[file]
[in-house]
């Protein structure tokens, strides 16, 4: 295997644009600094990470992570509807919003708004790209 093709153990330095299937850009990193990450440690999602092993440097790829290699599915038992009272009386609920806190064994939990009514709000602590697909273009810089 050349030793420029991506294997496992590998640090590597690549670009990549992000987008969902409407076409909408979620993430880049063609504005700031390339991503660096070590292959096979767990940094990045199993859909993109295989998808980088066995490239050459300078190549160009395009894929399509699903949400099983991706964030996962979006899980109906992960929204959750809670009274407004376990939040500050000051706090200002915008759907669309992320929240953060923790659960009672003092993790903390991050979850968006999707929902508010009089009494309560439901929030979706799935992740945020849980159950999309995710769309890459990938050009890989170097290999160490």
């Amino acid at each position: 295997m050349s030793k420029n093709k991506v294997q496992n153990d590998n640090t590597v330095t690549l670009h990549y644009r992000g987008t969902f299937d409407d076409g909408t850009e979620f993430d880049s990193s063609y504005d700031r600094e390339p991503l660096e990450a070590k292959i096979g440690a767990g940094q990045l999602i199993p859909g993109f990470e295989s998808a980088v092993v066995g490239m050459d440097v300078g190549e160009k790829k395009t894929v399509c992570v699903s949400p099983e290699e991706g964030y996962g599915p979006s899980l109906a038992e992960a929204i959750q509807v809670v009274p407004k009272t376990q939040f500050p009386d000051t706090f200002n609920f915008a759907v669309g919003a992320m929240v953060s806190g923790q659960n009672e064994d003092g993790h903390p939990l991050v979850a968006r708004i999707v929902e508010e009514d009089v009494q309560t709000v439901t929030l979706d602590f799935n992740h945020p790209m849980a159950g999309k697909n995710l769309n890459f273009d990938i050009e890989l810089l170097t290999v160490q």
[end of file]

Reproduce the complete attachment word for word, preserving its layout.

[in-house]
């Protein structure tokens, strides 16, 4: 295997644009600094990470992570509807919003708004790209 093709153990330095299937850009990193990450440690999602092993440097790829290699599915038992009272009386609920806190064994939990009514709000602590697909273009810089 050349030793420029991506294997496992590998640090590597690549670009990549992000987008969902409407076409909408979620993430880049063609504005700031390339991503660096070590292959096979767990940094990045199993859909993109295989998808980088066995490239050459300078190549160009395009894929399509699903949400099983991706964030996962979006899980109906992960929204959750809670009274407004376990939040500050000051706090200002915008759907669309992320929240953060923790659960009672003092993790903390991050979850968006999707929902508010009089009494309560439901929030979706799935992740945020849980159950999309995710769309890459990938050009890989170097290999160490």
């Amino acid at each position: 295997m050349s030793k420029n093709k991506v294997q496992n153990d590998n640090t590597v330095t690549l670009h990549y644009r992000g987008t969902f299937d409407d076409g909408t850009e979620f993430d880049s990193s063609y504005d700031r600094e390339p991503l660096e990450a070590k292959i096979g440690a767990g940094q990045l999602i199993p859909g993109f990470e295989s998808a980088v092993v066995g490239m050459d440097v300078g190549e160009k790829k395009t894929v399509c992570v699903s949400p099983e290699e991706g964030y996962g599915p979006s899980l109906a038992e992960a929204i959750q509807v809670v009274p407004k009272t376990q939040f500050p009386d000051t706090f200002n609920f915008a759907v669309g919003a992320m929240v953060s806190g923790q659960n009672e064994d003092g993790h903390p939990l991050v979850a968006r708004i999707v929902e508010e009514d009089v009494q309560t709000v439901t929030l979706d602590f799935n992740h945020p790209m849980a159950g999309k697909n995710l769309n890459f273009d990938i050009e890989l810089l170097t290999v160490q």